9 of 10 people found the following review helpful
Excellent but not perfect.
, 25 Sept. 2013
This review is from: The Art of Thinking Clearly: Better Thinking, Better Decisions (Hardcover)
The book is a nice, handy guide to showcasing just how badly human beings think and reason. It's a comprehensive guide to a huge chunk of major and minor psychological software errors that we humans are so prone to. Some will be already known by the reader, many will come as a surprise, especially the more mathematical ones. It's a great book to show to friends as the chapters are short and easily digestible, and can be read independently of eachother.
It is by no stretch a perfect guide. It makes mistakes and can often come across as far too cynical and cut-and-dry. It seems as if the book preaches that a logical solution is always within reach, but this is not always the case. I'd much rather the overall theme be one of keeping an open mind rather than trying to calculate the most logical course of action in any given scenario (important, yes, but not everything).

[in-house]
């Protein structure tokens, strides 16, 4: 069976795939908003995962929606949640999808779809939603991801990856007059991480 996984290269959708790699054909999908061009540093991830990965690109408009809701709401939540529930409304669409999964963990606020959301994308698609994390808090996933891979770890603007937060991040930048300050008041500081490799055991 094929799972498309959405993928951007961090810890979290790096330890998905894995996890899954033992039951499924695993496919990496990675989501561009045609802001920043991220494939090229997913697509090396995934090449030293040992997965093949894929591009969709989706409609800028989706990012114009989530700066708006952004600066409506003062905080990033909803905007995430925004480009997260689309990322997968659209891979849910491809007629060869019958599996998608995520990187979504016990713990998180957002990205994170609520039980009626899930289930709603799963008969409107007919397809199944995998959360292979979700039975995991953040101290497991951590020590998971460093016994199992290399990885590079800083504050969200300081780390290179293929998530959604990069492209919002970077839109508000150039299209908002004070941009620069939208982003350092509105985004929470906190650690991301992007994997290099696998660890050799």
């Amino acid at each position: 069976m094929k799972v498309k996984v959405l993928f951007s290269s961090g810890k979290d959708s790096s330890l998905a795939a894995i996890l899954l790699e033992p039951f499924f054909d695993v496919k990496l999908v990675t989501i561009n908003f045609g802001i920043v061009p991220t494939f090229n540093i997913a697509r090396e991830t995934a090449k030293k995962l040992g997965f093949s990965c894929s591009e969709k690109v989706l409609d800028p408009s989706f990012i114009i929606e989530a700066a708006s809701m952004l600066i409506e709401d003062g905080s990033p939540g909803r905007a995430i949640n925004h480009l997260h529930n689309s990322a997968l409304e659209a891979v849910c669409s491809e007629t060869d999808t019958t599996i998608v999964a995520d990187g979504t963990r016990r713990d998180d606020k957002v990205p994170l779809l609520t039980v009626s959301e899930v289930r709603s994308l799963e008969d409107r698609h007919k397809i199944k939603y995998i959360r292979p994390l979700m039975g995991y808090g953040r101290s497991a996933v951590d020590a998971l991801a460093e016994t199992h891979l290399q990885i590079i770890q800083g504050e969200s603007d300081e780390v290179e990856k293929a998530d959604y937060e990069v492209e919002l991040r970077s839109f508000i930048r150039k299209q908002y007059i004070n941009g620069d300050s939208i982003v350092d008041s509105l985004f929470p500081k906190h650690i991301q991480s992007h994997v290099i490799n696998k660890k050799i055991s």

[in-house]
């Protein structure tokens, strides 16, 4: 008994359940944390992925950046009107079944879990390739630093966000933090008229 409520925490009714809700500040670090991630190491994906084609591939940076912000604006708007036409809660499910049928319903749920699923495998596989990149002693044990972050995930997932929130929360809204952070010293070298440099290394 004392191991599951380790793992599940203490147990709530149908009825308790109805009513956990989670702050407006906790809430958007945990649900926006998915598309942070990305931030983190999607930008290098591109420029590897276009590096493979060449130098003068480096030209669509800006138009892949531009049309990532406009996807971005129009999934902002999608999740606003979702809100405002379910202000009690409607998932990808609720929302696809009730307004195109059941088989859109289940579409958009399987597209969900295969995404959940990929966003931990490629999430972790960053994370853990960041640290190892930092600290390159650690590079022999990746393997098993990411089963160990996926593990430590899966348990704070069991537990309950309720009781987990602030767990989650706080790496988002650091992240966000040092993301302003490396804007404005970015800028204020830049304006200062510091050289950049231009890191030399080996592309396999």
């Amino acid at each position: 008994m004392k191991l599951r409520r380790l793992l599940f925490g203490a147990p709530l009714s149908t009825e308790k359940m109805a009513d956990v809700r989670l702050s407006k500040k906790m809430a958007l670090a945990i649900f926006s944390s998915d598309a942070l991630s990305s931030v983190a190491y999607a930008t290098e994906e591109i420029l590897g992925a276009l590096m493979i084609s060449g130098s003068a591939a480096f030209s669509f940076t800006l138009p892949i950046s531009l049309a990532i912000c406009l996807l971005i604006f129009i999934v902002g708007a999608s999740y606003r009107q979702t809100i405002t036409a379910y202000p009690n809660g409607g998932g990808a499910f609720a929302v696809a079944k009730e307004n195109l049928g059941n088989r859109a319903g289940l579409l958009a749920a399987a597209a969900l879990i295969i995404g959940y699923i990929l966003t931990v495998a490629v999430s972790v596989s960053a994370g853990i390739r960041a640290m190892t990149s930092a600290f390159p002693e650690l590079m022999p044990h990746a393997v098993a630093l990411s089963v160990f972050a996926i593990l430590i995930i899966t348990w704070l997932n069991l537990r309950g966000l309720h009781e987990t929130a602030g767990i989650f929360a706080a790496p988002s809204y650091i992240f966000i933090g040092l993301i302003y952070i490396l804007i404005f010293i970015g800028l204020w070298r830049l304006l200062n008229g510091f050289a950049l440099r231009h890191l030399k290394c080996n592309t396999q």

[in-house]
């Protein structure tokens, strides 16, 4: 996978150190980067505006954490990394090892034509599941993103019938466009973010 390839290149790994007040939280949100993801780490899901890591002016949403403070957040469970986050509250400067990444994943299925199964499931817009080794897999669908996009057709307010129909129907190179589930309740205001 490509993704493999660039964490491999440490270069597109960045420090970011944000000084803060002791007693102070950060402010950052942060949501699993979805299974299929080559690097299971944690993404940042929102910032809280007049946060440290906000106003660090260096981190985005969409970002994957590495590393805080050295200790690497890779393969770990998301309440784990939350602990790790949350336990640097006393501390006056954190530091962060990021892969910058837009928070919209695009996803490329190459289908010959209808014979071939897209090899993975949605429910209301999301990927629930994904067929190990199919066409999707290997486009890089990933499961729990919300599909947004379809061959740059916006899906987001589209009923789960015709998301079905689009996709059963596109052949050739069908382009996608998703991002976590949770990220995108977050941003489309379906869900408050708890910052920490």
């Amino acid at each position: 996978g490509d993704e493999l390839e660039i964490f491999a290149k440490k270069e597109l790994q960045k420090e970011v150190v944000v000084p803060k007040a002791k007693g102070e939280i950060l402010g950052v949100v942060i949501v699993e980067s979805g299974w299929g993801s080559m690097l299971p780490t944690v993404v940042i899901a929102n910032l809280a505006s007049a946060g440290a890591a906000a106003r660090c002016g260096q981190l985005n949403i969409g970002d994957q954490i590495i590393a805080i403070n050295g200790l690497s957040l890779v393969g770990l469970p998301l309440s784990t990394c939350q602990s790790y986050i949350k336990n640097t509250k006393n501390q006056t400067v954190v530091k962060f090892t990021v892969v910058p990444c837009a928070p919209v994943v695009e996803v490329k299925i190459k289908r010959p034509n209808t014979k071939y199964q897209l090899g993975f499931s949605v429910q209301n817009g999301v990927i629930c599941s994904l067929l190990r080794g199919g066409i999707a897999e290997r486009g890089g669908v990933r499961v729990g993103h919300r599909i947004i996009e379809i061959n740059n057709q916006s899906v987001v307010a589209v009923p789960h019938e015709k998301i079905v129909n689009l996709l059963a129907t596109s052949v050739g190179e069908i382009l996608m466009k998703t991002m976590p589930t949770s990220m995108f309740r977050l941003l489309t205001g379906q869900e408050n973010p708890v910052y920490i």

The book can also read as a bit disconnected from more common examples. I'd like to have seen some more general examples that most people are likely to relate to. The book emphasizes the business and finance world a lot, which I'm not unsympathetic to since that is the author's background, but it can feel like too much of a business/financial guide sometimes instead of a book on clear thinking. It can demonstrate how a businessman might be financially better off by thinking clearly, but how is the average person going to benefit from clear thinking? This is something I hoped the book would delve into more, as I think clear and critical thought should be encouraged universally, not just for academics.
As a book I'd probably give it 3 stars, but I rate it higher since books like this are so few but so very needed. Self-scrutiny and objective admission of one's stupidity is always a difficult process, so the book gets an "A for effort" even though I find I might disagree with moderate chunks of it (which, to be fair, the book itself states as a likelihood and even encourages).
I've found two other books similar to this which I'll read afterwards. At first glance they seem much more relateable and light-hearted, so I'll see how they all compare.
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